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Innere Medizin 1. September 2008

Can we tailor neoadjuvant (primary) systemic therapy for breast cancer?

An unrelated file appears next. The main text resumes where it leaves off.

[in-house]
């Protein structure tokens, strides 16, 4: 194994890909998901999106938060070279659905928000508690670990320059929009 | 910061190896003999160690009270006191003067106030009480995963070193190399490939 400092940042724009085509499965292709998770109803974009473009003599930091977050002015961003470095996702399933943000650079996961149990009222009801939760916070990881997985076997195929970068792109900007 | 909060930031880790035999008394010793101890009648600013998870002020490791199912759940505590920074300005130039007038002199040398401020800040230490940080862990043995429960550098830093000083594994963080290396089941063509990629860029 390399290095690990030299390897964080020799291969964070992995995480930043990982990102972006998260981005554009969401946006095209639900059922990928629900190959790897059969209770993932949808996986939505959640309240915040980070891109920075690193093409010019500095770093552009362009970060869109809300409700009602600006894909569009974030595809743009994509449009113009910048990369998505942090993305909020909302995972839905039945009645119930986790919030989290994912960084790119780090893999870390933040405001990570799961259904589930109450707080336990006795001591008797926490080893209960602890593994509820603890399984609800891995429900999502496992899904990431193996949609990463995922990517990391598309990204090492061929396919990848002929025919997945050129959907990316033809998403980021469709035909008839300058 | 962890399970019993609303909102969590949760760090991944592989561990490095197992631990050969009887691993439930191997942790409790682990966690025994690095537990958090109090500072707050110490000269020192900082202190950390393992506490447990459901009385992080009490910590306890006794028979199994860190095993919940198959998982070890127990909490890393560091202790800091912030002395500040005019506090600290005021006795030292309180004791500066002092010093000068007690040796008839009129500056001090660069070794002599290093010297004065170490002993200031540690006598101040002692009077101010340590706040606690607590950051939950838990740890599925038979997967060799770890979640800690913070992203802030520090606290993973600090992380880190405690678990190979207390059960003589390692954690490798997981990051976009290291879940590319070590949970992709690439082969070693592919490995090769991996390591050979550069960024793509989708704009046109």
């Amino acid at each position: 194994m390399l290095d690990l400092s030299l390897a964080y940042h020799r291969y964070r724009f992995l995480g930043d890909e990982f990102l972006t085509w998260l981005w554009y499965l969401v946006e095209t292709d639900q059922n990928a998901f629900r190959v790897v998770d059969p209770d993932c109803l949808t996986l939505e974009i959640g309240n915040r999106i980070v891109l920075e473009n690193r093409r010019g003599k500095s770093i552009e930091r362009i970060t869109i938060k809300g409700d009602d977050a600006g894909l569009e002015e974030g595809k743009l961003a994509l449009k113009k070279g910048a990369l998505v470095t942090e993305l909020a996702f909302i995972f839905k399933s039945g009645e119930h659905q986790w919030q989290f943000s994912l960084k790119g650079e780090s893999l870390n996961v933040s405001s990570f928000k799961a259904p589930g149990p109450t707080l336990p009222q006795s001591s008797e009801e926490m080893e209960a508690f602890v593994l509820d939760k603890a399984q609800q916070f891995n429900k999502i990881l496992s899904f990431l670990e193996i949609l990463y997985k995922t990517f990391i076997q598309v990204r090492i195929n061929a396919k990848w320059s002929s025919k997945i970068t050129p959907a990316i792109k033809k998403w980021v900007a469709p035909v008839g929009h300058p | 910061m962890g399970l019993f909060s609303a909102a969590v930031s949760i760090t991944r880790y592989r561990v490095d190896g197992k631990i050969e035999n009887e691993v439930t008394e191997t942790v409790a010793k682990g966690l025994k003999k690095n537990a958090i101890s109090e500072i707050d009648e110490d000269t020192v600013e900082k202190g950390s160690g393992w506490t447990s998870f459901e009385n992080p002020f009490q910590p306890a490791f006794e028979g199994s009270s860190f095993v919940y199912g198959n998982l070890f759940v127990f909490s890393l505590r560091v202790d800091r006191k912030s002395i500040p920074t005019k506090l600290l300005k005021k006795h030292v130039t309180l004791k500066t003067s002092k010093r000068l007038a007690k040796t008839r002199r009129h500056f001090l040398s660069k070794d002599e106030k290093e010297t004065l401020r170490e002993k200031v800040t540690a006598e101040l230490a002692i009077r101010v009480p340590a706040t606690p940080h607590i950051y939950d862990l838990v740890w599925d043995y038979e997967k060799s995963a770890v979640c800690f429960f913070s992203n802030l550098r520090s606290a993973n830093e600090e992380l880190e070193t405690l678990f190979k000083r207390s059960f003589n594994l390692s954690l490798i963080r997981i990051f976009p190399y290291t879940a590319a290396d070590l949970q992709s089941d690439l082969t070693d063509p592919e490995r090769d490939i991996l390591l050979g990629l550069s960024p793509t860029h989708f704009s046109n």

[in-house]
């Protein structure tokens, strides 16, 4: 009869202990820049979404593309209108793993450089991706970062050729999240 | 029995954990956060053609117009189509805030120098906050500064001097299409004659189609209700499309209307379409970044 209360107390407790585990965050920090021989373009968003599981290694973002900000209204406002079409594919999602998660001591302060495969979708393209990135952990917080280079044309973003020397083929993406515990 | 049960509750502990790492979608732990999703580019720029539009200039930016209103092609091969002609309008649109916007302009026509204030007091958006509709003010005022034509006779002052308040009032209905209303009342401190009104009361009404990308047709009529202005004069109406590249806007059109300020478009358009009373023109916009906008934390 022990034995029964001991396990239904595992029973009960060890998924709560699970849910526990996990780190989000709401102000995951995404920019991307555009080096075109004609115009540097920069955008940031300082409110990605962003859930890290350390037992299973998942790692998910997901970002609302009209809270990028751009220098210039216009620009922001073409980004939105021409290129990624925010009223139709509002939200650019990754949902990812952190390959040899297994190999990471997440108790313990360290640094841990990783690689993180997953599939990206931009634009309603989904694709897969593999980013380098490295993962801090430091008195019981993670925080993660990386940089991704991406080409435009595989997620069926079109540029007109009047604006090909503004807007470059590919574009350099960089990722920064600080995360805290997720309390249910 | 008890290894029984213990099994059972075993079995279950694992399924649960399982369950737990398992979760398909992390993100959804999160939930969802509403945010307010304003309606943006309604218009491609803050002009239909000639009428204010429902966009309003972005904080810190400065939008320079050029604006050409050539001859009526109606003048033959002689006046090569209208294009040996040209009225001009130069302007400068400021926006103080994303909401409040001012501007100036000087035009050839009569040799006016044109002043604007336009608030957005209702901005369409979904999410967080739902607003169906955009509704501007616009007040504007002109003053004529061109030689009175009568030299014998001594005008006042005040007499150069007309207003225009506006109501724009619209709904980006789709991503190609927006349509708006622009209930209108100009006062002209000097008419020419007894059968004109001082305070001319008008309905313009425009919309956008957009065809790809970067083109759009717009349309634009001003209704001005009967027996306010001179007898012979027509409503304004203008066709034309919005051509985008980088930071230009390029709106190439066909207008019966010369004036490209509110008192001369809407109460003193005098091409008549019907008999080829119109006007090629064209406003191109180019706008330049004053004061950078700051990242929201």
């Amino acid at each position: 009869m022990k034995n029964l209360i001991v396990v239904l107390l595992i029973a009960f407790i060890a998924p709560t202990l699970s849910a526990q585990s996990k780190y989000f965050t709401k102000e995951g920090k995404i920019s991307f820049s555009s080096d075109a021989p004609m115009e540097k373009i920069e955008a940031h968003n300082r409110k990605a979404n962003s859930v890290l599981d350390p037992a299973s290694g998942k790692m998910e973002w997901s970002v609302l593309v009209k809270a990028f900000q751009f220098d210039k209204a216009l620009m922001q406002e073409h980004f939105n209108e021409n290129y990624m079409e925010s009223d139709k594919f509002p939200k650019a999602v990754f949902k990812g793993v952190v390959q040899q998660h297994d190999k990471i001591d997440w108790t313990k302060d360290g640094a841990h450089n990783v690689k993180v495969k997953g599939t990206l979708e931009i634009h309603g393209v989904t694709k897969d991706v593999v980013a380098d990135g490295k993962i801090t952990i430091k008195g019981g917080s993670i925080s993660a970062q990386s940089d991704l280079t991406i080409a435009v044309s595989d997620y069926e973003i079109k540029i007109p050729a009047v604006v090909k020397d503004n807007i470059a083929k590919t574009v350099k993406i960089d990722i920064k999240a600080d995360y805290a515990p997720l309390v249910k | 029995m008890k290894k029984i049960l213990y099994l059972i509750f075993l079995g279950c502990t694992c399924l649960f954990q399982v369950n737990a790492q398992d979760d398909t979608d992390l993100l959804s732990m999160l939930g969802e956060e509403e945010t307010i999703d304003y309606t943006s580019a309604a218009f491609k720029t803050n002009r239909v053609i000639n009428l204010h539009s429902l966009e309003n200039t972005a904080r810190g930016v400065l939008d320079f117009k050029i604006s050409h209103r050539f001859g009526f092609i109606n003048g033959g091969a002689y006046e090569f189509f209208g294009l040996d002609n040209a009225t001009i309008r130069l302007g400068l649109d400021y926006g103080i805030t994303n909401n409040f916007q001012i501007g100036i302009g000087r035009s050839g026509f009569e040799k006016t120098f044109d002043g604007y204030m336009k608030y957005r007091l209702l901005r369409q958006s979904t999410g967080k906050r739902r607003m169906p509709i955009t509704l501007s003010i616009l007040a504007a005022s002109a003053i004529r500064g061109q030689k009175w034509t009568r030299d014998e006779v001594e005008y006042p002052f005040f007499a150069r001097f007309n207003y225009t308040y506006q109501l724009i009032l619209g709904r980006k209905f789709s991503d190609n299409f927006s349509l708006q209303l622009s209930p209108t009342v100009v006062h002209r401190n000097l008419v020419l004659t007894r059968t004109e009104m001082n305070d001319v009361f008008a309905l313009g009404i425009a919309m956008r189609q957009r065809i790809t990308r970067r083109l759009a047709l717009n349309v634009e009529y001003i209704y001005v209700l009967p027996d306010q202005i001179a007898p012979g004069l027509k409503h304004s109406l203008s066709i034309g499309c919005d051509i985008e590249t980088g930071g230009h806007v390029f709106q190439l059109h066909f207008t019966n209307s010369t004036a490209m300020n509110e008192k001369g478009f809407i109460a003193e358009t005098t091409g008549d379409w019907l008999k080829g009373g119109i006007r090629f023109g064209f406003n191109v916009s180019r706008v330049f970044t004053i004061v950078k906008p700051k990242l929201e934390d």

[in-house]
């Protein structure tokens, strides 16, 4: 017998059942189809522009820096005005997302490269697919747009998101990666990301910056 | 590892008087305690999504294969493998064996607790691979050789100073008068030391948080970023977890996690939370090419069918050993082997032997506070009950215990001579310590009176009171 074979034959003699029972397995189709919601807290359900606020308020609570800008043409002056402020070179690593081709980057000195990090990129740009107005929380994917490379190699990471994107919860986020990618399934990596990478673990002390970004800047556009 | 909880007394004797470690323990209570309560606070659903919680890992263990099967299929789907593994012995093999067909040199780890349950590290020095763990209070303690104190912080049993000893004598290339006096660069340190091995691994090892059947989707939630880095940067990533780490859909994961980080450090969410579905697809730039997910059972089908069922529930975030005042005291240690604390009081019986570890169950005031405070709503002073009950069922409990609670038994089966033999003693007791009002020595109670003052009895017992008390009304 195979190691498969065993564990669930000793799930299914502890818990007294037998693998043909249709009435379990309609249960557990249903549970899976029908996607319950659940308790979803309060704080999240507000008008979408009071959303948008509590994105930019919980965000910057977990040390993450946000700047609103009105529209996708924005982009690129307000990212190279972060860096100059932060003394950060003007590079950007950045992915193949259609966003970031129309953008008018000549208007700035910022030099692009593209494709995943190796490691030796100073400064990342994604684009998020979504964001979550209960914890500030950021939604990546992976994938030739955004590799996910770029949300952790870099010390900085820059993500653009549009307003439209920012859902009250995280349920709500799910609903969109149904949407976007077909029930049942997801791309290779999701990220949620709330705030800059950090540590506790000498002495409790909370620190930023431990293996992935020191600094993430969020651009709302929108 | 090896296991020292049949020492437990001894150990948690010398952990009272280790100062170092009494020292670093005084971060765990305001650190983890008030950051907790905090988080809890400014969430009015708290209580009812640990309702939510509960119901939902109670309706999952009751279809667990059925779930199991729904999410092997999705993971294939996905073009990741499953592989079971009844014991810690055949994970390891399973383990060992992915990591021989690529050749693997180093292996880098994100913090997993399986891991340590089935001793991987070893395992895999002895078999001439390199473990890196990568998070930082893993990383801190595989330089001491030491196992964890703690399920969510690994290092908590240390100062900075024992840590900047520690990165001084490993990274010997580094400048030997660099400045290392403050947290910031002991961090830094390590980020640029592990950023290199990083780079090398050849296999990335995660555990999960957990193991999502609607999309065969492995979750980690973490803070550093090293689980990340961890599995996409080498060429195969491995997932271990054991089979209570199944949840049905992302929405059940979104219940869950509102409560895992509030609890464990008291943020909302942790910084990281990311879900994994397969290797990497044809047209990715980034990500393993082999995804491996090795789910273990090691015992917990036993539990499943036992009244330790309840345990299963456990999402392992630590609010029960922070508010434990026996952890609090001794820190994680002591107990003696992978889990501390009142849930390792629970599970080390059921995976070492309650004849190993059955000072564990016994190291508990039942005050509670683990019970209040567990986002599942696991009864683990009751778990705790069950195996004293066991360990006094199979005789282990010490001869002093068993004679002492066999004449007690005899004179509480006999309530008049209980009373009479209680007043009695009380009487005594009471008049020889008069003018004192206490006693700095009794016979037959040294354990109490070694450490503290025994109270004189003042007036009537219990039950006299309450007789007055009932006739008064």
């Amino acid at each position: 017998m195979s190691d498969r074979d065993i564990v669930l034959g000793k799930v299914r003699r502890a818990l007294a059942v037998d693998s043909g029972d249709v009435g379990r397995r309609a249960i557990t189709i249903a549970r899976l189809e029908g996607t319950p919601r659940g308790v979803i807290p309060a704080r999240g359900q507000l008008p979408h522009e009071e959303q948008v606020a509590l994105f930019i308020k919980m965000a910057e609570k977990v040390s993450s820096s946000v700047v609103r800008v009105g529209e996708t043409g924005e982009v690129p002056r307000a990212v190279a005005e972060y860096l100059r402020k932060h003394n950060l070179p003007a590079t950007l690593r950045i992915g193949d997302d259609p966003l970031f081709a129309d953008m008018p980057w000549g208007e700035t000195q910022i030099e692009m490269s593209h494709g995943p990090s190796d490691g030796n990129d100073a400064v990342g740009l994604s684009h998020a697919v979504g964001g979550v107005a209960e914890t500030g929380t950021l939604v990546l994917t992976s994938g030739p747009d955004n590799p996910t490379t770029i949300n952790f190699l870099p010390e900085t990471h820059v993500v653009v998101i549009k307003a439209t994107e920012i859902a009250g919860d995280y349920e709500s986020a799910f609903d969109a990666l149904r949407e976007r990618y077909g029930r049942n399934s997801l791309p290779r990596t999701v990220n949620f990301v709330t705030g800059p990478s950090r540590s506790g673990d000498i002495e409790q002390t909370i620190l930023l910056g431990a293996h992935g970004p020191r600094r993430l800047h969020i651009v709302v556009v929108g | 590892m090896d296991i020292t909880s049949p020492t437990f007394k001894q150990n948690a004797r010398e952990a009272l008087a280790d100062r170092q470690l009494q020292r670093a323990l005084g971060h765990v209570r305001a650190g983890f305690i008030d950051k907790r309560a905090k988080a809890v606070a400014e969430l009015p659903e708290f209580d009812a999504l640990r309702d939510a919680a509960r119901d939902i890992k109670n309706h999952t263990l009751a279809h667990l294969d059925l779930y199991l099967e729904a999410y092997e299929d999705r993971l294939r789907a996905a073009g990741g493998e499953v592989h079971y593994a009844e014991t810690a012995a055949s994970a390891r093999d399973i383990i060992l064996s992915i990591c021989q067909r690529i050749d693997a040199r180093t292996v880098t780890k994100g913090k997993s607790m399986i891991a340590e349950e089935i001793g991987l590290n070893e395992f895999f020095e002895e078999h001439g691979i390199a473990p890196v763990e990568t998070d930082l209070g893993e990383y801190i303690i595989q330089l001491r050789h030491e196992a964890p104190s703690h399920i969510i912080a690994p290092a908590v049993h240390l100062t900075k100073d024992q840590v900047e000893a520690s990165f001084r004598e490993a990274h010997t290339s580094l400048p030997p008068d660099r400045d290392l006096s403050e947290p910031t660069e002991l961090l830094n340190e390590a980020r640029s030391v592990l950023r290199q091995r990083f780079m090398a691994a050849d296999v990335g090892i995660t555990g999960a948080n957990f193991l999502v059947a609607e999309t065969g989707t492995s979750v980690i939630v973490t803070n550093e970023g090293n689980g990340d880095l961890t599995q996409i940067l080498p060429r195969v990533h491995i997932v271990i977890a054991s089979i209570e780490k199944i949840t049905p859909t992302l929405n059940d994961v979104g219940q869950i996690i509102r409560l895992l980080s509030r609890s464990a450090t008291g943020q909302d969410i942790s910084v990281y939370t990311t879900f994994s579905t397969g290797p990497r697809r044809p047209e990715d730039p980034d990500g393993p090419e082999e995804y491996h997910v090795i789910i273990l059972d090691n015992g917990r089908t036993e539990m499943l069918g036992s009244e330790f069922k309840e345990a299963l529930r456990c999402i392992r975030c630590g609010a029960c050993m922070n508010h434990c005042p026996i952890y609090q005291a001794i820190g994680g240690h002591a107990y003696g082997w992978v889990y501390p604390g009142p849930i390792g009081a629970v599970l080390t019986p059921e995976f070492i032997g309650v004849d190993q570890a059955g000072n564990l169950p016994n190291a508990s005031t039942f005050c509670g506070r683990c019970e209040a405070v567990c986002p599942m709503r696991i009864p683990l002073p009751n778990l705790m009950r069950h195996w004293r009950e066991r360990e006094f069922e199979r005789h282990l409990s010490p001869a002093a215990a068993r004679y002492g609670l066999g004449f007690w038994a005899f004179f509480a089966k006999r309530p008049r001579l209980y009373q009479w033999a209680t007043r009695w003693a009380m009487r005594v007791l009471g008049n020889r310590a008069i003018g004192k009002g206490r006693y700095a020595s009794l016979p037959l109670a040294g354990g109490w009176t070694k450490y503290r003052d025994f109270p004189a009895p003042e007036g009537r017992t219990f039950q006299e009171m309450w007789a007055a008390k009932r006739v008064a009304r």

Primary systemic treatment (PST) is currently considered as the standard treatment for locally advanced breast cancer (LABC) and constitutes also a standard option for primary operable disease. PST can render inoperable tumours operable, and improves breast conservation rates. Unfortunately, an increase in the pathologic complete response (pCR) rates with neoadjuvant systemic treatments has not been followed by the improvements in disease free or overall survival. Clinical response is notoriously inaccurate in predicting pathologic complete responses or long term results. Careful monitoring of tumour and nodal response to PST, throughout the course of the treatment, is still mandatory mainly for the identification of progressive disease. Mammography and ultrasound have a reduced accuracy for predicting the size of the residual tumour; magnetic resonance imaging and functional imaging by PET are promising new tools for response assessment. The subgroup of patients who achieve pCR following PST chemotherapy have significantly higher disease free survival (DFS) and overall survival (OS) than the patients with residual disease, but overall, neoadjuvant chemotherapy does not provide a survival benefit when compared with the same regimen administered in the adjuvant setting. Neither the best regimen nor the optimal duration of PST has been definitely established. Several factors demonstrated their value in predicting higher pathologic response rates with neoadjuvant chemotherapy: smaller tumours versus larger tumours, higher grade versus well differentiated tumours, hormone receptor (HR) negative tumours versus those with positive receptors, ductal histology versus lobular, and higher proliferation rate versus slow growing tumours. Despite a large amount of published data, the use of predictive and prognostic factors to guide therapeutic decisions in the clinic still needs refining. Numerous studies are planned, using the preoperative experimental platform, to facilitate drug development and speed up the progress in the field of breast cancer.

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